So after hearing Graveborn Muse and Seedborn Muse argue so elegantly against and for tuck, it seemed to me that the natural role of my article would be provide the written judgement. I would be step out of my attorney day job and into the role of judge, weighing the arguments and deciding in favor of one party or the other.
Instead, I am going to choose the road less traveled. Too often the court-provided solution is no solution at all. The judge provides the decision but if both sides don’t agree with the result, then trying to make that decision work is often impossible. Mediation is the key here!
I am going to try to offer a solution that would be palatable to both sides. I am a big believer in mediation. The idea that two parties with what are, on initial review, opposite viewpoints are often able to come together and produce a solution that works for everyone involved, is a wonderful thing. Let’s see if we can work together towards a mutually agreeable result.
My playgroup is better than yours! Nyah!
Before we get into the heart of the matter, I wanted to tuck this sidebar in here. Lest you think I have a bias either in favor or not, I consider myself very lucky: my group has no issues with the tuck rule. This isn’t to say that we are okay with the tuck rule, it is more like the tuck rule has almost never come up with my play group. Only half of us have used tuck cards and I believe I’m the only one who has tucked anyone’s general. When I tucked the general, I did it because I knew he had the ability to tutor for a card, and I wanted him to use up that tutor to find his general over searching for another particular card. Hinder was the only tuck card I had in the deck, and I happened to have it at the right time.
Since my group is basically a “virgin” to tucking, I don’t have the bias of someone who believes tuck is needed or who has suffered the loss of their general to tuck.
When Tuck is a problem, or a problem needs Tucks
Before you can offer a resolution to a problem, you need to analyze the problem. While looking at the result of tucking, I started to ask why players tuck. If you discover why a player would tuck someone’s general into their deck, you begin to see the root of the problem. This may lead to a solution that no one had considered before.
The reason someone would use a tuck effect in a regular game is to stop a recursion engine that is using the graveyard to bring cards back again and again. A tuck effect hides the card in the library where it can be harder to find. In Commander, when dealing with a general, the library is the best place to hide him. Removing it from the game just puts it in the Command Zone, ready to cast again. Putting it in the graveyard just puts it in the Command Zone. Putting it into its owner’s hand just means it can be cast from there as well. The library is the only option.
At this point, I made a faulty assumption. I thought that the reason players were using tuck effects was due to problematic generals. Perhaps the best way to remove the issue of tuck cards was to try to make everyone’s group like mine; a nirvana where tuck is not an issue. The best way to do this would be to simply avoid playing the nasty generals. If the Zurs and Azamis of the Commander world weren’t being used, then there would be no need for tuck spells, so players would no longer have to worry that their general was going to be tucked.
When I ran this by Graveborn Muse, he showed me the error of my ways:
No, none of the killer generals [were being used in his play group] except Skithiryx, and we solved that the right way. Akroma was nasty, but nastiest to those of us playing the colors without tuck. Plus, my group isn’t really THAT big on metagaming, so they play the cards because they’re generally strong, not in a reaction to killer generals.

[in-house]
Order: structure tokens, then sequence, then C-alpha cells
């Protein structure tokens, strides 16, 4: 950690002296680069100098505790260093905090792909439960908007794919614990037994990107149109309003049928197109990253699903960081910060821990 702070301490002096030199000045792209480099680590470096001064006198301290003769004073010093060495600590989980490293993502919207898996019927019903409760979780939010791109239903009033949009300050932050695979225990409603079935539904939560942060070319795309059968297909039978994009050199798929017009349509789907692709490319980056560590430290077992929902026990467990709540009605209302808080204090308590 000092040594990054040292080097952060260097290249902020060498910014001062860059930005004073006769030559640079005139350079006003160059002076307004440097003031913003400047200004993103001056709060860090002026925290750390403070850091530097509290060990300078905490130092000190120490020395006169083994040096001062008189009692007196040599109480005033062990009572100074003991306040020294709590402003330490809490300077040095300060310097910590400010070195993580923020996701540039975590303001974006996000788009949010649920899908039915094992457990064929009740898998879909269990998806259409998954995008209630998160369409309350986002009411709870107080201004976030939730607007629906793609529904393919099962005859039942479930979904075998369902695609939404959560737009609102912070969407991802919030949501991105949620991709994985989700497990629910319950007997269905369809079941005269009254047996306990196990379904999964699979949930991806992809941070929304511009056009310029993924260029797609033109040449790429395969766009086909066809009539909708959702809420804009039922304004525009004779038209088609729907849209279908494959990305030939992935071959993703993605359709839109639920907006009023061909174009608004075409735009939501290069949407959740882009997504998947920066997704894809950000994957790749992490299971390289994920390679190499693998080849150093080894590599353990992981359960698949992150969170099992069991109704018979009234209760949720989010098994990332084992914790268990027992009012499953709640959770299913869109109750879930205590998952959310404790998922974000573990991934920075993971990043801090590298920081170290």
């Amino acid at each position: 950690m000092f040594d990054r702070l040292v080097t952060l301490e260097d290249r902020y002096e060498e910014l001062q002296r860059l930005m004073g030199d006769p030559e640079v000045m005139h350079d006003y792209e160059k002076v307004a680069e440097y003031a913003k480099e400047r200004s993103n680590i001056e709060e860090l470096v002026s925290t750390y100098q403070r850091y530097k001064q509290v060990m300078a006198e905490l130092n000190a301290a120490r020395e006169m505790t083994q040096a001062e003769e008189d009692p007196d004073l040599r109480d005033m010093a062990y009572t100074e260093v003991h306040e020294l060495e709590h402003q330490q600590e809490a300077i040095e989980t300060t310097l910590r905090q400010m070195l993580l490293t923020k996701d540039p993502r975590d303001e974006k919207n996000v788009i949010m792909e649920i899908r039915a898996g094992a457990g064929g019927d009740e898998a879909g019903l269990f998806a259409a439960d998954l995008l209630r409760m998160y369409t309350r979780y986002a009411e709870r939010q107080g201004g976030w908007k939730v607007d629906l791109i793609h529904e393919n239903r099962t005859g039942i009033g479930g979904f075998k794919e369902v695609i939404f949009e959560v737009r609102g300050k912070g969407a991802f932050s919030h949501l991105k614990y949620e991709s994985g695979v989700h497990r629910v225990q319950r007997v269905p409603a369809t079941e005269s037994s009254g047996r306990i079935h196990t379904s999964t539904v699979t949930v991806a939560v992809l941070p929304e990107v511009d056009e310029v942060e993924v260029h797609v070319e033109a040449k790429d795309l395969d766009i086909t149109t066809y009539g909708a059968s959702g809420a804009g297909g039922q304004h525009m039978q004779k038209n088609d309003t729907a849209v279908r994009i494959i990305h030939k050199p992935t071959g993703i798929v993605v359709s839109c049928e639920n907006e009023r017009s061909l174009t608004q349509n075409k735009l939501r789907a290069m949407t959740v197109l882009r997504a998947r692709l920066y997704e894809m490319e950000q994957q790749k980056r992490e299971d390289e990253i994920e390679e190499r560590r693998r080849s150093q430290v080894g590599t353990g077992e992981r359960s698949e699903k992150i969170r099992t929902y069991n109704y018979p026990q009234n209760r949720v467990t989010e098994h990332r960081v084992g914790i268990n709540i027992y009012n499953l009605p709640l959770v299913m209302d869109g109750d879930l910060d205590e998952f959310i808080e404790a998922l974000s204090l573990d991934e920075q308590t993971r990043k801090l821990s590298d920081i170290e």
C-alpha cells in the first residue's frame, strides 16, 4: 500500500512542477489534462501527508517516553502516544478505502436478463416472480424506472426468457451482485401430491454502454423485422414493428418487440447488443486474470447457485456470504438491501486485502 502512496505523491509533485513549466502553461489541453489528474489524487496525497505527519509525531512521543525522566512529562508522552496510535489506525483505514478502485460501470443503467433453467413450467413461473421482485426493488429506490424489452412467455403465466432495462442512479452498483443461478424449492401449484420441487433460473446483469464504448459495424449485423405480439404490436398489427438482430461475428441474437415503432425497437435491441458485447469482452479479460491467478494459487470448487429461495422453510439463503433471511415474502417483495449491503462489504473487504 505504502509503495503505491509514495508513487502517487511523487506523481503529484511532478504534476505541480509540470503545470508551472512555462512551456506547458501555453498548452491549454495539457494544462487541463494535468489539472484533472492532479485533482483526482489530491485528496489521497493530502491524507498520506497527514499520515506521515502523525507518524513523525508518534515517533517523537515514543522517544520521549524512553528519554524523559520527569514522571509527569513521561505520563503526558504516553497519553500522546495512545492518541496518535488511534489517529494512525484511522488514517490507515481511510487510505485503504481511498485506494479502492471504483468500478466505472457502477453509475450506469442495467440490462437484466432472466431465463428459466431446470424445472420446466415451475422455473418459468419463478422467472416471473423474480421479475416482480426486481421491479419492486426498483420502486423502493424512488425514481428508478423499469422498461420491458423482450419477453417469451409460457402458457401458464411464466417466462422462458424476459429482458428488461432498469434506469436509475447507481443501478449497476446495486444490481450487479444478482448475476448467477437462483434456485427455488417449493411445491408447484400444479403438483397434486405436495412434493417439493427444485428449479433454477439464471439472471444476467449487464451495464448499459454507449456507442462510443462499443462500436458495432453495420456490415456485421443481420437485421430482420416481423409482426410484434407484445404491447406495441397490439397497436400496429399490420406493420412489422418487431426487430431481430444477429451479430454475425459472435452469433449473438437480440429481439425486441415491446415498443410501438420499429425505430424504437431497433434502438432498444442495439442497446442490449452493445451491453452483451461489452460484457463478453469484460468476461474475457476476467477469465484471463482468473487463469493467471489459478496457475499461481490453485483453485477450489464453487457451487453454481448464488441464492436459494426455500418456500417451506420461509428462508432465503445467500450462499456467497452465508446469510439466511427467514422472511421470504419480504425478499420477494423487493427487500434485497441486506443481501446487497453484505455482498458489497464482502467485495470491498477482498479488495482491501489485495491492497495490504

Another great theory tossed onto the garbage pile! In the end, tuck is used because it is a handy way to deal with ANY general or any deck that uses graveyard recursion as part of its strategy. Cards with a tuck effect are handy in games and even more useful in Commander.
When you are stuck with tuck
So we’ve analyzed the problem, so what sort of solution can be offered? What are ways to resolve the dilemma when tuck becomes an issue with your group:
1. Do nothing.
This is less a resolution and more just covering all possible options. If tuck is causing a problem with your group, doing nothing solves nothing. You might be surprised to discover just how often this is the resolution to these kinds of problems in many casual playgroup.
2. The rise of tutors.
This option looks at the results of tucking and tries doing something that makes tucking less desirable. If you can easily get the general back in play through tutors, the usefulness of tuck effects are reduced.
While this is an option, I don’t see it as a good one. There simply are not enough tutors to nullify the usefulness of tucking over the course of a game. Using tutors in this way demands that you have a tutor in your hand and that you not use it. A tuck effect can be used on the general or any other card essential to your strategy, so it isn’t sitting as a dead card for most of the game.
3. Counters for tuck spells.
If you can’t dig your card out of your library, then stop them from successfully casting their tuck spell! This strategy also has problems. Very few colors can successfully counter spells over the course of an entire game, so many decks will be unable to use this defense against tuck spells. The second problem is that some of the best counterspells to stop tuck effects will be counters that tuck cards! Hinder and Spell Crumple would then become a way to stop tuck spells? This doesn’t appear to be a successful way to deal with tuck spells either.
4. Stop casting your commander when tuck spells could be cast.
You don’t attack if you think your attack will not be beneficial to you. You don’t play Insurrection if you think someone can counter the spell. Why are you playing your general when tuck spells could be cast? Why are you attacking with your general when Condemn is a threat?